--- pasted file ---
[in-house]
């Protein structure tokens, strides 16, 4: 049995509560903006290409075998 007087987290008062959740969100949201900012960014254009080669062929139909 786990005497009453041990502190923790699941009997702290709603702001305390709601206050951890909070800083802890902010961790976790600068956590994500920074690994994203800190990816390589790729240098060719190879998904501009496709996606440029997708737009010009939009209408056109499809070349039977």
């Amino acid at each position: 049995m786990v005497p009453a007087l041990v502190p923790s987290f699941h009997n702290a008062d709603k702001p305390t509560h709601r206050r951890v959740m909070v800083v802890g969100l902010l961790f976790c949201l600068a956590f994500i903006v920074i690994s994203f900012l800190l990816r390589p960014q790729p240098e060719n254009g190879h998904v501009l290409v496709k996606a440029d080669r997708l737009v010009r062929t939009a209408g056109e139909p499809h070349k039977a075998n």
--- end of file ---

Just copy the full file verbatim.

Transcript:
[in-house]
């Protein structure tokens, strides 16, 4: 049995509560903006290409075998 007087987290008062959740969100949201900012960014254009080669062929139909 786990005497009453041990502190923790699941009997702290709603702001305390709601206050951890909070800083802890902010961790976790600068956590994500920074690994994203800190990816390589790729240098060719190879998904501009496709996606440029997708737009010009939009209408056109499809070349039977």
């Amino acid at each position: 049995m786990v005497p009453a007087l041990v502190p923790s987290f699941h009997n702290a008062d709603k702001p305390t509560h709601r206050r951890v959740m909070v800083v802890g969100l902010l961790f976790c949201l600068a956590f994500i903006v920074i690994s994203f900012l800190l990816r390589p960014q790729p240098e060719n254009g190879h998904v501009l290409v496709k996606a440029d080669r997708l737009v010009r062929t939009a209408g056109e139909p499809h070349k039977a075998n």